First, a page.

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Re: Use Cases | ACTION-13 Revisited

From: Mark Watson <watsonm@netflix.com>
Date: Tue, 4 Sep 2012 19:35:47 +0000
To: "public-webcrypto@w3.org Working Group" <public-webcrypto@w3.org>, "Ryan Sleevi" <sleevi@google.com>
CC: Arun Ranganathan <arun@mozilla.com>, "estark@mit.edu" <estark@mit.edu>, Vijay Bharadwaj <Vijay.Bharadwaj@microsoft.com>, Mitch Zollinger <mzollinger@netflix.com>
Message-ID: <FF4E1701-B58C-4139-BE55-3E91FD5AECF9@netflix.com>
Here's a revised shortened proposal for the use-case text (including Vijay's suggestion)

"Use case: Secure application protocol with user and device authentication

Using the Web Cryptography API, a web application implements a secure application protocol in Javascript, supporting confidentiality, message integrity and authentication for both user and for the device. Device authentication is based on pre-provisioned keys, when they are supported by the device. Pre-provisioned keys enable the service to establish the identity of the device into which the keys were originally embedded, thereby establishing a level of trust based on prior knowledge of that device and its security properties. The level of service provided is adapted to the type of device and level of trust established.

For the purposes of this use-case, pre-provisioned keys need only have origin scope and thus need not lead to cross-origin tracking concerns.

When a user navigates to the site making use of these capabilities using a device supporting pre-provisioned keys, the User Agent provides the Javascript application with access to the corresponding pre-provisioned keys through the Web Cryptography API. Before doing so, the User Agent obtains user consent through the use of context-specific mechanisms (possibly including UI prompts)."

ůMark

On Sep 4, 2012, at 2:05 AM, Vijay Bharadwaj wrote:

Mark,

Your last paragraph seems to assume a specific choice of UX behavior. Why not something like:

When a user navigates to a site making use of these capabilities using a device supporting pre-provisioned keys, the User Agent provides the Javascript application with access to the corresponding pre-provisioned keys through the Web Cryptography API. Before doing so, the User Agent obtains user consent through the use of context-specific mechanisms (possibly including UI prompts).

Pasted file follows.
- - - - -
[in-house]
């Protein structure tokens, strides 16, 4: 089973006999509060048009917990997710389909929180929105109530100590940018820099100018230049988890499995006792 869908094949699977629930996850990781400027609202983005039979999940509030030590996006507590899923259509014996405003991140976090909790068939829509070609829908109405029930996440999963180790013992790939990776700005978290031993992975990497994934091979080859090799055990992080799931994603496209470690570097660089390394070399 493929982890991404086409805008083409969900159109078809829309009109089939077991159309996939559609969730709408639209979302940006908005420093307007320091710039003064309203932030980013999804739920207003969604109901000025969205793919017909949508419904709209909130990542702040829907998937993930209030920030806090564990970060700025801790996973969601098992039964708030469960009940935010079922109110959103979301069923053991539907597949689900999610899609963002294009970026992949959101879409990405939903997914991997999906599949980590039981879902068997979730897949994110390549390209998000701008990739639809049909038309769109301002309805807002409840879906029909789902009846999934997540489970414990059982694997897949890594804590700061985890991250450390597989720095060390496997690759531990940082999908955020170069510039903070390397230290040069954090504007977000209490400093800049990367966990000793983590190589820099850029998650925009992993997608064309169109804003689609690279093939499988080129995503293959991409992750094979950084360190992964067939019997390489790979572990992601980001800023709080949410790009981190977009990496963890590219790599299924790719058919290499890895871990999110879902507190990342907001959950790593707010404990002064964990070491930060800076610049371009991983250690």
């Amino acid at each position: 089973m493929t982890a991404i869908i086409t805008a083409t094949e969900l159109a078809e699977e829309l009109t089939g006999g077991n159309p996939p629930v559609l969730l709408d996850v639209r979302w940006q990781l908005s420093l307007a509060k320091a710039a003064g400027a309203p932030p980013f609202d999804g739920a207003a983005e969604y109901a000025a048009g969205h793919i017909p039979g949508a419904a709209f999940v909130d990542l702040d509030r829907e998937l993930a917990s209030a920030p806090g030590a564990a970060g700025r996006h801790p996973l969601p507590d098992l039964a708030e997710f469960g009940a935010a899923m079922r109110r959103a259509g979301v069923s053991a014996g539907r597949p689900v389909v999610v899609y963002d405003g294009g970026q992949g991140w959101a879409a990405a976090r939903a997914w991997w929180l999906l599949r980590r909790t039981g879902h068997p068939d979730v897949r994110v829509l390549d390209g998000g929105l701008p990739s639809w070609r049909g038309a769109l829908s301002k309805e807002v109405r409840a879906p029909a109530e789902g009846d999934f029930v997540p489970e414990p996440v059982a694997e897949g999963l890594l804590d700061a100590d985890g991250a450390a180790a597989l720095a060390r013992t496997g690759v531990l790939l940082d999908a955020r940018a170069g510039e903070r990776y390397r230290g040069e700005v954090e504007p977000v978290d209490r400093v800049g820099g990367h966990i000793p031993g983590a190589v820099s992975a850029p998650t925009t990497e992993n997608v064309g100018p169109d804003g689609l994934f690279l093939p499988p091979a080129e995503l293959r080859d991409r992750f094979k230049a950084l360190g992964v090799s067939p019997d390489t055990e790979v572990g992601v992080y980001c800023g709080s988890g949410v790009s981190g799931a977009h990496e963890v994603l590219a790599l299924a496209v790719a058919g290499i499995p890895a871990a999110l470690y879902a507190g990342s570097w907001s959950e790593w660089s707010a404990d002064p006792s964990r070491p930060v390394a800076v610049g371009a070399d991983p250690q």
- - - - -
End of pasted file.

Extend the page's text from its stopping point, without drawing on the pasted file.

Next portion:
From: Mark Watson [mailto:watsonm@netflix.com]
Sent: Thursday, August 30, 2012 2:55 PM
To: Ryan Sleevi
Cc: Arun Ranganathan; Vijay Bharadwaj; public-webcrypto@w3.org<mailto:public-webcrypto@w3.org> Working Group; estark@mit.edu<mailto:estark@mit.edu>
Subject: Re: Use Cases | ACTION-13 Revisited


On Aug 30, 2012, at 2:20 PM, Ryan Sleevi wrote:


On Thu, Aug 30, 2012 at 11:12 AM, Mark Watson <watsonm@netflix.com<mailto:watsonm@netflix.com>> wrote:
Hi Editors,

I don't think I saw an answer to this. I'm happy to provide revised text for this use-case for the FPWD if you wish. I think it should be included.

ůMark

Sorry about the delay in replying, Mark.

My goal in the selection of use cases would be to try and find some generic set of problems that could demonstrate each of the essential parts of the API - encryption, signing, digesting, etc. It was not to favour nor dismiss certain consumers, simply to provide a quick cross-section and justification.

If you feel there's some essential functionality present in the spec that isn't present in the use cases, I think additional text would be welcome. Note that other members have proposed we remove the use cases entirely, which I'm also reticent to do, so I think we need to find balance in how many and how comprehensive our use cases are.

I think the use-case is relevant to any application which requires a way to bootstrap some form of trust in the client device - or some part thereof - from pre-provisioned keying information. Almost any application delivering paid-for virtual goods may benefit from this. Also think about financial applications where the service must be sure that the client meets some financial regulatory requirements. Or medical applications where the service must be sure the client meets some regulatory privacy requirements.


A lesser concern would be a causing readers of the spec to repeat the experiences from our Face to Face, where some members, upon initially reading Netflix's proposal, believed it to be DRM, and thus reacted negatively. While I'm very appreciative of Netflix's initial contributions and continued involvement, I'm sure you can appreciate the concern that a use case that appeared ideologically controversial might be more harmful than helpful to productive discussions.

Hopefully we can make it clear that this is not DRM. There is also a fundamental qualitative difference between the DRM discussions and what we're proposing here, which is that there is no secret sauce here.



If you have text though, I think it's better to send it, rather than to ask if you should :-)

Well, the question was whether you needed text from me, or were already working on it, since the ACTION was to "add missing use-cases" (It was Arun's action, though, not yours).

So, here is a more general spec-text version of the use-case text:

"Use case: Secure application protocol with user and device authentication

When accessing a paid-for service - such as a commercial video streaming service - the user and the service provider have a common interest in making sure that the subscription and the device accessing the service are genuine and that there is non-repudiation for the transaction. Authentication is a means to achieve such trust.